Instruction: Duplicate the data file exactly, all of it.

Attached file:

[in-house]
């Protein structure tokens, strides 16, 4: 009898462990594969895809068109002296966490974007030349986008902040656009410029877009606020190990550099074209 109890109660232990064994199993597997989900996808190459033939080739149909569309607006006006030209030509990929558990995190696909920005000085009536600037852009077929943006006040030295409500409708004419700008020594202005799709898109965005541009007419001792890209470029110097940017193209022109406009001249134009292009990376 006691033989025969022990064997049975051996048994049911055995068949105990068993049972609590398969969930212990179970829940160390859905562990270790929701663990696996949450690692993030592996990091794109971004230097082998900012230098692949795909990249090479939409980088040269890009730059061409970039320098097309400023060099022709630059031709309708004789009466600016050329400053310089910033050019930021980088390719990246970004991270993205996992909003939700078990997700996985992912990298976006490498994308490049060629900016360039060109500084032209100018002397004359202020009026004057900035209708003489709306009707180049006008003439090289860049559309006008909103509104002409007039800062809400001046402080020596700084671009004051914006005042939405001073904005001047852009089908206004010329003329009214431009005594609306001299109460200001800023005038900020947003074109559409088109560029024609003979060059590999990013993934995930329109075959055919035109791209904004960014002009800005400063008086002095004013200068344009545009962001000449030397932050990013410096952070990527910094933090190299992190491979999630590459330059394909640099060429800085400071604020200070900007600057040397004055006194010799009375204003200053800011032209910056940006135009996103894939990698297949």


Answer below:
[in-house]
């Protein structure tokens, strides 16, 4: 009898462990594969895809068109002296966490974007030349986008902040656009410029877009606020190990550099074209 109890109660232990064994199993597997989900996808190459033939080739149909569309607006006006030209030509990929558990995190696909920005000085009536600037852009077929943006006040030295409500409708004419700008020594202005799709898109965005541009007419001792890209470029110097940017193209022109406009001249134009292009990376 006691033989025969022990064997049975051996048994049911055995068949105990068993049972609590398969969930212990179970829940160390859905562990270790929701663990696996949450690692993030592996990091794109971004230097082998900012230098692949795909990249090479939409980088040269890009730059061409970039320098097309400023060099022709630059031709309708004789009466600016050329400053310089910033050019930021980088390719990246970004991270993205996992909003939700078990997700996985992912990298976006490498994308490049060629900016360039060109500084032209100018002397004359202020009026004057900035209708003489709306009707180049006008003439090289860049559309006008909103509104002409007039800062809400001046402080020596700084671009004051914006005042939405001073904005001047852009089908206004010329003329009214431009005594609306001299109460200001800023005038900020947003074109559409088109560029024609003979060059590999990013993934995930329109075959055919035109791209904004960014002009800005400063008086002095004013200068344009545009962001000449030397932050990013410096952070990527910094933090190299992190491979999630590459330059394909640099060429800085400071604020200070900007600057040397004055006194010799009375204003200053800011032209910056940006135009996103894939990698297949």